In a recent systematic review and meta-analysis including a total of 12 RCTs with 832 CKD participants, pooled estimate for eGFR was in favor of lowering serum uric acid therapy with a mean difference of 3.88 mL/min/1.73m2 (95% confidence interval (CI): 1.26 - 6.49 mL/min/1.73m2; P = 0.004), supporting our results [13].

In conclusion, topiroxostat improved urinary protein and eGFR, presenting renoprotective effect of uric acid lowering therapy.

Acknowledgments

We thank the staffs (Yukie Kawamura, Keiko Nakamura, Harue Aoki and Ayano Sakakibara) of the Division of Research Support, National Center for Global Health and Medicine Kohnodai Hospital.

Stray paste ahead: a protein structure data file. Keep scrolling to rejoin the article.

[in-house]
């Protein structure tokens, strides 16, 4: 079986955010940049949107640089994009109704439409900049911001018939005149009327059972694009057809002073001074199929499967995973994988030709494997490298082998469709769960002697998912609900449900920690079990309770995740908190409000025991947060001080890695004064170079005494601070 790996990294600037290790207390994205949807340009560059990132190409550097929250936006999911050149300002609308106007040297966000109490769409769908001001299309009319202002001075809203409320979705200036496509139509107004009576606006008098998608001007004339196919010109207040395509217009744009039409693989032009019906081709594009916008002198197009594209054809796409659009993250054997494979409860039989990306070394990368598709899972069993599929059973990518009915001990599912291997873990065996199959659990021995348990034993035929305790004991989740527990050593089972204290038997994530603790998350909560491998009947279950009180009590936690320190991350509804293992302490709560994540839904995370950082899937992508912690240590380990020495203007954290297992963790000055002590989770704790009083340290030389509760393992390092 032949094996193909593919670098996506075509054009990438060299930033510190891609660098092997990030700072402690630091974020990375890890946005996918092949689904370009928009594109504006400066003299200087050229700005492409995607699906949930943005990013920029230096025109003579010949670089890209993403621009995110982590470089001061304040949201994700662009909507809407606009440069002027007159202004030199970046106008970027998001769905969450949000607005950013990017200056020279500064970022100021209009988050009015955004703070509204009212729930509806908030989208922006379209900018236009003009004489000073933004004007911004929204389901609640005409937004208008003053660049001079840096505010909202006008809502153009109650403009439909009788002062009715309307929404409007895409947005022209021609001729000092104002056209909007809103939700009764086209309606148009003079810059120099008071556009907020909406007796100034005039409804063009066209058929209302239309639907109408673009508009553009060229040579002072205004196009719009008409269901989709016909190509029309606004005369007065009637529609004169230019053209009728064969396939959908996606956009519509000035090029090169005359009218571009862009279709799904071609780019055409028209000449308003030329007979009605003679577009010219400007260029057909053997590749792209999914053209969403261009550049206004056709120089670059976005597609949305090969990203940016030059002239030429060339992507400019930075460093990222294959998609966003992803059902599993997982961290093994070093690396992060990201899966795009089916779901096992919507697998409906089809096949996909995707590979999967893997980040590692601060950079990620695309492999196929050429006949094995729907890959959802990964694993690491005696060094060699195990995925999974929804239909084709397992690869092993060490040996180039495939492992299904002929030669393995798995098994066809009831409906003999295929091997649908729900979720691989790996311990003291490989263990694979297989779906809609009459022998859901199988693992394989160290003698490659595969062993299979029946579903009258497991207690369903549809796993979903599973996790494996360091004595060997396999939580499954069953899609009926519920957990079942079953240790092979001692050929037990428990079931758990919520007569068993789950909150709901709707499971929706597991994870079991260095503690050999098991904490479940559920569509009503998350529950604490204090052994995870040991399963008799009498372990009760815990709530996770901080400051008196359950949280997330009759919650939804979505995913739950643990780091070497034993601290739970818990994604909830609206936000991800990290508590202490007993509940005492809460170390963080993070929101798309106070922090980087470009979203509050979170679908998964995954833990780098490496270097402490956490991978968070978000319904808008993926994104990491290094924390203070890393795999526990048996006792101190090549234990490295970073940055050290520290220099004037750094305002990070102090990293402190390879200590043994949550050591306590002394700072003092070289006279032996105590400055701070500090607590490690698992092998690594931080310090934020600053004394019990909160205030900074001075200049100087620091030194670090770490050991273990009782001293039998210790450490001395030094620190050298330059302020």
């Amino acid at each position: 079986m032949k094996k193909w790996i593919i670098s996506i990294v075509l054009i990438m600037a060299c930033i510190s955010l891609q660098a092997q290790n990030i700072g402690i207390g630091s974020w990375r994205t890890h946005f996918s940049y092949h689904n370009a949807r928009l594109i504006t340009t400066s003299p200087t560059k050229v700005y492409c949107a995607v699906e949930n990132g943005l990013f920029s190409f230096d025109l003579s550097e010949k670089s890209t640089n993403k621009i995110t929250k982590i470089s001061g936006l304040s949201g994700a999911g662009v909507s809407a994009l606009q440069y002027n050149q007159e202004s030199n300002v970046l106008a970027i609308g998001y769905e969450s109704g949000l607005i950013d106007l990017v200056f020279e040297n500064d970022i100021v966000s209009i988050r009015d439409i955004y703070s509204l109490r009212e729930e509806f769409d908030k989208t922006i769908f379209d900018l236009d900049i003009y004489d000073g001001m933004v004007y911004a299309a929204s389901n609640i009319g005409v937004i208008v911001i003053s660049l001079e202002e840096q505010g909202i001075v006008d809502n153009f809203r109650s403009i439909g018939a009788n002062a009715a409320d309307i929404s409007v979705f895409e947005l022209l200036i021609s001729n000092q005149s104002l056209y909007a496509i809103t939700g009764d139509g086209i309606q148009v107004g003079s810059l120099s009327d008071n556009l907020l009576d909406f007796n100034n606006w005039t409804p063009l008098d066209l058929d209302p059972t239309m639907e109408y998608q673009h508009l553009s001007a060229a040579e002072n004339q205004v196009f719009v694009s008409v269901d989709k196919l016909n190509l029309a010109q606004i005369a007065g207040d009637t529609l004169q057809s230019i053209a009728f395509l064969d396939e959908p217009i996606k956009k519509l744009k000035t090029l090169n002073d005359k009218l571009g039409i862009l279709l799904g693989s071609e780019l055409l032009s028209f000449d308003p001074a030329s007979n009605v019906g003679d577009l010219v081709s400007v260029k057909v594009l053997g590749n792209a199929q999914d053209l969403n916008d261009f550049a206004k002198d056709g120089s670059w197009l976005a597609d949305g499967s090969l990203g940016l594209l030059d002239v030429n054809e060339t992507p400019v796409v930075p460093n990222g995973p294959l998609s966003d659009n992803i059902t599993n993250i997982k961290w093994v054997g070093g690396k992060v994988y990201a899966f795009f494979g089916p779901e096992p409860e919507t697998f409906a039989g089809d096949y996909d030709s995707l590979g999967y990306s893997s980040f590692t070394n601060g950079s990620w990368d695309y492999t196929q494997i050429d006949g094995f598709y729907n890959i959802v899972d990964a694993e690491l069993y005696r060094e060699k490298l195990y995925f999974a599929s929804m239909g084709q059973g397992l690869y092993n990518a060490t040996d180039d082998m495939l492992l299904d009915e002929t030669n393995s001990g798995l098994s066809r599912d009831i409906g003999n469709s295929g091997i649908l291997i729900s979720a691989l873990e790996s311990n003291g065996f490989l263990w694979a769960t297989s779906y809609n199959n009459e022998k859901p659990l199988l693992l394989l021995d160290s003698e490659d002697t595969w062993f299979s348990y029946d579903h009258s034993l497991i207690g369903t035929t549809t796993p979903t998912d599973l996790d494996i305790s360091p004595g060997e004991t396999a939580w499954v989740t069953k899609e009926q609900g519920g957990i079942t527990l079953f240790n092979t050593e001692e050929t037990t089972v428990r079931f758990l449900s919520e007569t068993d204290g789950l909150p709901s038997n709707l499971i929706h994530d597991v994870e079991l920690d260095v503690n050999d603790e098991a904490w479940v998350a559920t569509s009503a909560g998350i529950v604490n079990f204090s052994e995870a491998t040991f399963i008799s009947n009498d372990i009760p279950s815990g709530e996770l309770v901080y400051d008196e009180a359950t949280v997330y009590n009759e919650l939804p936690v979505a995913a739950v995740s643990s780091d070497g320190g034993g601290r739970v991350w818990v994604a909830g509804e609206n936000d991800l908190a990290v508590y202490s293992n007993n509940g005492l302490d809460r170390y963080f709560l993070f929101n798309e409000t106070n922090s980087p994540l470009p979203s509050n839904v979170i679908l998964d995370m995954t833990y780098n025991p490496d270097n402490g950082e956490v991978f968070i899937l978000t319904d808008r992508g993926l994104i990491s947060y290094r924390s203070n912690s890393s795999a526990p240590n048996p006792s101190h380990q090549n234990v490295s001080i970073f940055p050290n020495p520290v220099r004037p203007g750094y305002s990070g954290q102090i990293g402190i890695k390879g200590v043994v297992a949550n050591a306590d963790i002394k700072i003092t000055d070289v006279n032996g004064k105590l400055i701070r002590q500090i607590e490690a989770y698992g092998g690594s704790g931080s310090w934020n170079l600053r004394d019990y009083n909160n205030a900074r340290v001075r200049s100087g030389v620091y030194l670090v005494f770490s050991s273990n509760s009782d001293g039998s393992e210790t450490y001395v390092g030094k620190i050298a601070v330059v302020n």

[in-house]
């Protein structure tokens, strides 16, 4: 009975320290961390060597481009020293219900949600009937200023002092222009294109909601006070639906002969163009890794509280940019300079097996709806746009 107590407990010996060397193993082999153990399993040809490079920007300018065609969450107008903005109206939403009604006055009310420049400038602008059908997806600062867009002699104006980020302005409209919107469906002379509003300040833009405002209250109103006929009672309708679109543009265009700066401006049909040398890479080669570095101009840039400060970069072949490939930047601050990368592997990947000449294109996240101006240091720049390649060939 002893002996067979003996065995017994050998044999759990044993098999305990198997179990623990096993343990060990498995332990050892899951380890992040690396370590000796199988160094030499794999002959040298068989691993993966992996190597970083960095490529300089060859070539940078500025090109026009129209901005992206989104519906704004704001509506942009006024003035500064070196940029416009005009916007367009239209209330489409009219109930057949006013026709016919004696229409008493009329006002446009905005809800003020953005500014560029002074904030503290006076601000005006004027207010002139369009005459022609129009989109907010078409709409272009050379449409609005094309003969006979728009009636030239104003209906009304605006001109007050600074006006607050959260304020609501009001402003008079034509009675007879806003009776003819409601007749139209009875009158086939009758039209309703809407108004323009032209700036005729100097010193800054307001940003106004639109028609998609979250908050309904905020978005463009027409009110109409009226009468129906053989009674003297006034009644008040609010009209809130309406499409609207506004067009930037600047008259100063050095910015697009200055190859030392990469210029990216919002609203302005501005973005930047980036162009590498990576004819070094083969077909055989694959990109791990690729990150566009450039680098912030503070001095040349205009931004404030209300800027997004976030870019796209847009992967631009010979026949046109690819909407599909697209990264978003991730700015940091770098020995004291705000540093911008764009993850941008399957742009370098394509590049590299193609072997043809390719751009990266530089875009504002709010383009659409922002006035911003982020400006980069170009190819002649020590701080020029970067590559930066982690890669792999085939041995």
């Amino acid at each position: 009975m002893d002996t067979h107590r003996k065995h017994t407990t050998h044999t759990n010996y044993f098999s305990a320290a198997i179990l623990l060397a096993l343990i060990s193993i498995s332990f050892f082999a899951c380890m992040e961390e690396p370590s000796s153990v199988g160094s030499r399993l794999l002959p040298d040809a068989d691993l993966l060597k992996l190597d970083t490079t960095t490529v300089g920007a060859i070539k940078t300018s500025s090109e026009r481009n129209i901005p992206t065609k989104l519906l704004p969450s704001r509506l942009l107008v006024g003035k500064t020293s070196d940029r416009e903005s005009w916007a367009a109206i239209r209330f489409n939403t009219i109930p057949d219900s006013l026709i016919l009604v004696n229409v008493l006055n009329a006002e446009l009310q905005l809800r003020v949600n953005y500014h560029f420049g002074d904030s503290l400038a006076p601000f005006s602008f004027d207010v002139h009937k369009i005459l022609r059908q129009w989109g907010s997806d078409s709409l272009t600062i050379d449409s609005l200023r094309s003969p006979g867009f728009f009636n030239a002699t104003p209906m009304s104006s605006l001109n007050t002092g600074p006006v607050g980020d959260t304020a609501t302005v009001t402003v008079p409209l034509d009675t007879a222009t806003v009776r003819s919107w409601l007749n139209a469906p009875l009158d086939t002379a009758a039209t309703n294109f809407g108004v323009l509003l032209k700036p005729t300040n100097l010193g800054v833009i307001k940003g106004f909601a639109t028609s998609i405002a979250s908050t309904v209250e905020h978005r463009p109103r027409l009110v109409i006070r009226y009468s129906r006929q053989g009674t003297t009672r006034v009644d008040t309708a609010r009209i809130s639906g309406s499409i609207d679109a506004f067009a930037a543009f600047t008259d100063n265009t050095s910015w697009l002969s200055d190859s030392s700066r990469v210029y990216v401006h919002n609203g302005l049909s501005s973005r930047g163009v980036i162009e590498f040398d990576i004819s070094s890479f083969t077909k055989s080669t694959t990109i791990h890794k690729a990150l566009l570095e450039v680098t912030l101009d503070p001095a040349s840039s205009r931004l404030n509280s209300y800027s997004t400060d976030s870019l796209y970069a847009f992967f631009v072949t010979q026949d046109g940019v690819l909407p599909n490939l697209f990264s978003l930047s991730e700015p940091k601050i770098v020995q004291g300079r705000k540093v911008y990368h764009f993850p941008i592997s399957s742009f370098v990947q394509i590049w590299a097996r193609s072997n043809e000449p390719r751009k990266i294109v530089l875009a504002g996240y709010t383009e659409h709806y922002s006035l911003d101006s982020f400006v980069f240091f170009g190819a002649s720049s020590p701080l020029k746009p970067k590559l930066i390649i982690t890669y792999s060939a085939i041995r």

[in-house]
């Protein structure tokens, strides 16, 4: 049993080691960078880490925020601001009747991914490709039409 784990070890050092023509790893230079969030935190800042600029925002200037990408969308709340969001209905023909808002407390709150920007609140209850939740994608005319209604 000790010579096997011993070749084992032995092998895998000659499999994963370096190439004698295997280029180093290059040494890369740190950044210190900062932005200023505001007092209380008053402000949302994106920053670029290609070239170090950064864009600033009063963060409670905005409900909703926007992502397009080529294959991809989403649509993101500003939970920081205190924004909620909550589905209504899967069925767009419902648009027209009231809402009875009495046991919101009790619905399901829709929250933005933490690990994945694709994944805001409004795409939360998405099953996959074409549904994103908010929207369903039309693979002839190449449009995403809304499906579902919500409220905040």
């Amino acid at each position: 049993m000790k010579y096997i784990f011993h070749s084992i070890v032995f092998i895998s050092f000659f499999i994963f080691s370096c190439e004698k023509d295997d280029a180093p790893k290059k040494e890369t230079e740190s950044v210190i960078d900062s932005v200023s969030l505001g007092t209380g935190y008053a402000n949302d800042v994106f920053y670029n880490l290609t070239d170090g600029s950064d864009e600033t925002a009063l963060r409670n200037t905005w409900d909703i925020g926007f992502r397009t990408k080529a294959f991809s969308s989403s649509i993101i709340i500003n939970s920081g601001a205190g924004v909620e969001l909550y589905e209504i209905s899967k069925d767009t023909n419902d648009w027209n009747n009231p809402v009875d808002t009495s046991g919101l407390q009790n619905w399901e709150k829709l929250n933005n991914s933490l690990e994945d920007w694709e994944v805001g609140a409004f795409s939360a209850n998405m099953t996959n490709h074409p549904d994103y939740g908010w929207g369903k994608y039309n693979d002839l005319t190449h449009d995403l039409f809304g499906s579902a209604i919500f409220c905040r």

Financial Disclosure

Authors have no financial disclosures to report.

Conflict of Interest

The authors declare that they have no conflicts of interest concerning this article.

Informed Consent

Not applicable.

Author Contributions

H.K. and H.Y. designed the research. M.H. collected data. H.Y. analyzed data and wrote the paper. All authors read and approved the final paper.